Graffiti and the messages that these tell us

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By Art Tibaldo

Consumer Atbp.

Monday, June 2, 2014

THEIR messages were written since ancient times. They etched on stone tablets and used colored clay or burnt wood to draw on cave walls. We came to learn about their existence from school discussions and history books. The cavemen of Africa, Australia and Europe depicted life form during the Paleolithic age. Others in Altamira, Spain, Mexico and France even portrayed animals and humans in motion showing multiple limbs suggesting action. Theirs was perhaps a form of recreation when confined to caves during the extreme cold season with fire as their only source of light. As an artist myself who once painted on a rock formation somewhere down the abandoned hydro power plant in Camp 6, Kennon Road, I felt a sense of fulfilment or accomplishment looking at the sign that I have paint-brushed on that natural vertical wall. It was somewhat a kind of early age advocacy and a personal challenge that I wrote “Make War No More”, a message that I borrowed from an anti-war and pro hippie movie that already escaped my memory.

Today the word Graffiti came to be known as writing or drawings scribbled, scratched, or sprayed on walls or other blank surfaces most of which are fences, sides of buildings and public comfort rooms. We see a lot of it in waiting sheds and backstreet corners or alleys here in Baguio. I noticed these street signs or marks since the time I became involved with the city’s Alay Sa Kalinisan and I soon found myself taking pictures of these graffiti works for my personal files as I look at it as a form of communication. Other than election related campaign strategies where names of candidates are written along roadsides, protest messages from militant groups also used graffiti with paints with that hammer and sickle symbol seen during the period of anti-dictatorship propagandas and anti-US Base protests by the so-called leftists back in the 80s. In the book The Faith of Graffiti that I bought in the early 80s which I still have today, it illustrates a time in New York City when almost all street corners, parks and subways have the works or covert graffiti artists who uses names such as CAY 161. TAKI 183 and LI’L FLAME. A quote from the book written by a certain Norman Mailer says “Graffiti lingers on our subway door as a memento of what may well have been, our first art or karma, as if indeed all the lives ever lived are sounding now like the bugles of gathering armies across the unseen ridge.” In the same book, a quotation coming from a person named Chairman Martinez says. “Graffiti writing is a way of gaining status in a society where to own property is to have an identity” to which he adds “Anybody can be a writer, but if you’re recognized, it means you are a master.”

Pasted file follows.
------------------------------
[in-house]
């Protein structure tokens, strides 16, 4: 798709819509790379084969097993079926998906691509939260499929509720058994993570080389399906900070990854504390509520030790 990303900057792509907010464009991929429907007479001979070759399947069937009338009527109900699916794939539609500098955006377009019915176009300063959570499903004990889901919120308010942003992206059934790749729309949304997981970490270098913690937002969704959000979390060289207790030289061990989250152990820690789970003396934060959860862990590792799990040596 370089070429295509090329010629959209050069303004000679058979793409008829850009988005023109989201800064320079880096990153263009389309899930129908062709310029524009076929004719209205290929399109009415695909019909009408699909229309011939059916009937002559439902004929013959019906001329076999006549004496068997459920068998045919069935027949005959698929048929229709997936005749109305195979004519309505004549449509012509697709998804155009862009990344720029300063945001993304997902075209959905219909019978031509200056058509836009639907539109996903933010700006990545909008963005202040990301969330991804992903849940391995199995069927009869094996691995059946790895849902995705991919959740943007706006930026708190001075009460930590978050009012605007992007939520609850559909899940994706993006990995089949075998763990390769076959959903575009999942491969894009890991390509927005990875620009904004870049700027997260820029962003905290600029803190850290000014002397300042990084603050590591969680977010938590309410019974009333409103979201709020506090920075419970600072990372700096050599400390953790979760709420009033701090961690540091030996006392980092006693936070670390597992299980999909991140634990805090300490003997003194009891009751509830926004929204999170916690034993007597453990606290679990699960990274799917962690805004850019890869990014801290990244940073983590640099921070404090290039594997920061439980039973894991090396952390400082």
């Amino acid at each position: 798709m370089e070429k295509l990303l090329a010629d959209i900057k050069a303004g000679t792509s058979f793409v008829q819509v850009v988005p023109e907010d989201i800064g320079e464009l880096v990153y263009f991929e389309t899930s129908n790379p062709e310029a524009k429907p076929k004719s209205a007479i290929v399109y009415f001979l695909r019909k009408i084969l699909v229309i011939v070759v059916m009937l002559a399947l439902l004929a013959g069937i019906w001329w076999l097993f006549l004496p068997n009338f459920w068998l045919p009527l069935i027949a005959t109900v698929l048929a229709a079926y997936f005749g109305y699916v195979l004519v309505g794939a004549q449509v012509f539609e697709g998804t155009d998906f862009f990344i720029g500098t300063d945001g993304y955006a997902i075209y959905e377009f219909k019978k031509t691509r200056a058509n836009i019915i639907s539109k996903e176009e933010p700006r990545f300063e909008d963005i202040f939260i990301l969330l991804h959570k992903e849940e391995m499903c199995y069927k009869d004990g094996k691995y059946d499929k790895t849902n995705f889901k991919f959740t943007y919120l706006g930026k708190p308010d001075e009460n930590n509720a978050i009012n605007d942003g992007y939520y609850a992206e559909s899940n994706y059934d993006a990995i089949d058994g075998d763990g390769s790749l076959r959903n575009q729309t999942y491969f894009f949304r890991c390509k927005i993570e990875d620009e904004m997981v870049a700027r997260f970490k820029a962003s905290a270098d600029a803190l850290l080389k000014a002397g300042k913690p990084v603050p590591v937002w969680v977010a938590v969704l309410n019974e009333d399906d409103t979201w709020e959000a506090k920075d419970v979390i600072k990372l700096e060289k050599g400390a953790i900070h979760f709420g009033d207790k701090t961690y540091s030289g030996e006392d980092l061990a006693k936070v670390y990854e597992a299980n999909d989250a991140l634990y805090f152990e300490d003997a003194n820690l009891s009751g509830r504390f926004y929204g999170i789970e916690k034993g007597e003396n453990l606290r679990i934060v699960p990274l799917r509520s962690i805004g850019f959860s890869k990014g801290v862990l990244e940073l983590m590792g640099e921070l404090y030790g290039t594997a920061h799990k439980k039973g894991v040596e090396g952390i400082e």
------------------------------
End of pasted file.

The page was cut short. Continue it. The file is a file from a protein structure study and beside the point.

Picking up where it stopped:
What I’ve been doing in as far as graffiti writing is concerned is not really to discover who these mysterious artists or vandals are but to try to analyse, dissect and understand what motivates them at this period in time and for whom are the messages that they are sending out. Still without a clear conclusion, I am also wondering whether these graffiti artists are being motivated or compelled by peer members of a fraternity that they belong to or they just do it as a matter of gang recognition.


Definitely, there is that element of self-glorification by an individual upon seeing a visible accomplishment. In one of my Facebook social media pages, I posted dozens of images taken within Baguio City and many commented in disbelief that the once cleanest and greenest highly urbanized city in the Philippines has become what New York City was like after the hippie period. The FB page “Baguio Yesterday and Today” posed the question Baguio's Graffiti - art or eyesore? To which many reacted saying that “graffiti art is ok. ilagay lang sa ayos at lugar...para magandang tignan at hindi SORE Eyes sa lungsod” and “this is not street art at all..I like street art and I usually take pictures of it. This is a no! no!” referring to the images that I uploaded.

Graffiti just like the cave paintings has existed since ancient times with examples dating back to Ancient Egypt though the use of hieroglyphs, symbols and images of life forms imprinted on clay tablets and tomb stones. I may no longer be able to harness myself with my rappelling gears and go back to that huge rock near the hydropower plant or will even think of using aerosol paints to write “Keep Baguio City Clean and Green” and if there’s one thing that I would like to do to keep a creative juices flowing in harmony with the surroundings is to meet with these artists and tell them….Hey! let’s instead do a collaborate work and bring back the image of Baguio as a center for art and culture even if the first thing to do is graffiti art.

Published in the Sun.Star Baguio newspaper on June 03, 2014.


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